The Value of Dividend Stocks

KevinBy: Kevin

November 18, 2015November 18, 2015

The Value of Dividend Stocks

Entrepreneur, investment guru, and television personality Kevin O’Leary says the choppy financial markets in North America shouldn’t cause investors to run away. Instead, he says, stock investors should be looking at these times with opportunities in mind.

In an interview with CTV News, O’Leary says he only invests in dividend-paying stocks. He explained that over the last four decades, 71% of the market’s returns came from dividends. He has managed to follow three simple rules that he claims have saved him as an investor. These rules are as follows:

  • Never put more than five percent of a portfolio into any one investment. Stocks and bonds can both lose a lot of value during unpredictable situations. This rule automatically implies that a portfolio should have at least 20 holdings in it. This may sound difficult to do for beginning investors who are just getting started, but this is why many people prefer to buy mutual funds or ETFs as a perfectly viable alternative to picking and choosing individual stocks such as with Motley Fool stock recommendations. These funds will allow someone to own a basket of stocks or an entire index to broadly diversify one’s portfolio.
  • Never put more than twenty percent of a portfolio into one sector of the economy. Investments are often categorized into sectors so that similar companies can be compared relative to each other. For example, Pfizer (PFE) and Valeant (VRX) are both part of the healthcare sector. The burst of the dot-com bubble in the year 2000 hurt a lot of technology companies especially, so a diversified portfolio made up of stocks from many different sectors is essential to spread out the overall risk.
  • Never own a stock that doesn’t pay a dividend. Once a publicly traded company becomes profitable it can choose to reward its shareholders with cash from after-tax earnings. Corporations can either reinvest their profits back into themselves, pay their shareholders cash in the form of dividends, or do a bit of both. Plowing money back into a company may not always be the best use of capital, so many companies rely on dividend distributions to bring value to their investors. Dividends decrease the risk of losing the entire value of a stock investment because dividend payments are a realization of profit. So even if the share price of a stock falls $1 every year, its investors would still see an overall gain to their investments if each company share continues to pay more than $1 per year in dividends.

One area of dividend opportunity right now may be in the energy sector. O’Leary mentions that energy stocks have been beaten down due to low oil and gas prices. “Everyone hates energy,” he said. “And when that occurs, it’s very often a good time to start to creep into it. If you look back over the last 30 years, when oil has had such a massive correction, three years later it’s been one of the best investments.” But energy companies can be very volatile and are sometimes deemed to be more risky than stocks in utilities or consumer staples. So it’s good to keep in mind that long term investors generally tend to favor large cap energy stocks over smaller ones.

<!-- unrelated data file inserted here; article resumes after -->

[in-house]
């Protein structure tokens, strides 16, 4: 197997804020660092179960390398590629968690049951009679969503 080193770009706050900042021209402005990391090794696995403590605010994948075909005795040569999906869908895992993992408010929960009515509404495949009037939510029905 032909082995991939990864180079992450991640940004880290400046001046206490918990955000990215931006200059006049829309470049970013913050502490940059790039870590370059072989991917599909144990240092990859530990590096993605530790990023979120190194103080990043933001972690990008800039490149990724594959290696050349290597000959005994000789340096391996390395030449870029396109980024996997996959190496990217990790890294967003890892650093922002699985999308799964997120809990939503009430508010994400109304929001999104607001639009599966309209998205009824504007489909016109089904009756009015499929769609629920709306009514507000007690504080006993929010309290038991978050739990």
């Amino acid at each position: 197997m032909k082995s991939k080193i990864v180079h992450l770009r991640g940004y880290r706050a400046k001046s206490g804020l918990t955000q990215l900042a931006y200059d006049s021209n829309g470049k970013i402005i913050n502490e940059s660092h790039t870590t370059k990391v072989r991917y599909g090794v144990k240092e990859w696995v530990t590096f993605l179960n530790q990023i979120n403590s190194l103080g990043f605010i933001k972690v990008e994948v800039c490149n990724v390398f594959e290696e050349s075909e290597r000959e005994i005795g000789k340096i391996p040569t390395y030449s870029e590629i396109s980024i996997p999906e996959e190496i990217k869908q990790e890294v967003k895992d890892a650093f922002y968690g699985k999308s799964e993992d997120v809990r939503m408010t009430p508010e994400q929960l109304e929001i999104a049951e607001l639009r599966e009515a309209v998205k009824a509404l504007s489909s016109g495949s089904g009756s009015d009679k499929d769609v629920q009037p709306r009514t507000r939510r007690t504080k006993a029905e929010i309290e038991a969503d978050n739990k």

Dividend payment is an important part of analyzing a stock but it shouldn’t be the only factor. Earnings and future profitability will ultimately determine a company’s long term intrinsic value. Perhaps the best stocks are those with strong earnings, growing dividends over time, and a modest valuation.

There are many different strategies when it comes to investing in the stock market. Some people prefer index investing, some prefer to buy growth stocks, and others like O’Leary gravitate towards dividend investing. Which method do you prefer?

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About the Author:

Kevin is a graphic designer from Vancouver, BC Canada. He runs the site Freedom 35 Blog in his spare time and publishes news and commentaries on business, investing, personal finance, and economics. Kevin has been investing in the financial markets for over 10 years, and has accumulated a seven figure investment portfolio. His assets include farmland, private debt, and publicly traded equities. He has been featured on publications such as the Canadian Broadcasting Corporation, and The Globe & Mail newspaper. Kevin's experience dealing in stocks, bonds, and real estate gives him a diverse set of knowledge which he shares with readers on Modest Money.

2 thoughts on “The Value of Dividend Stocks”

  1. Sound advice right there, especially about being diversified.
    Regarding dividends though, it’s clear to me that investing only in dividend paying stock is very limiting. Besides growth is often not a priority for companies who are paying dividends. Finally, I think the days where you can rely on solid dividends regardless of the economy are over. Just like pensions are a thing of the past.
    Therefore, I would say that the dividend strategy is valid if you want a low risk, low reward type of investment. For example if you’re retired of if you’re O’Leary 🙂
    If you’re looking for growth however, stock trading is by far still more rewarding.

  2. Unfortunately no real buys for me. done a few small purchases with accumulated dividends and that’s about it. I mostly prefer trading binary option.. I started trading binary options and now I am earning roughly around $5-10k monthly. I started with $1000 and have my account managed by top-binary-signals.

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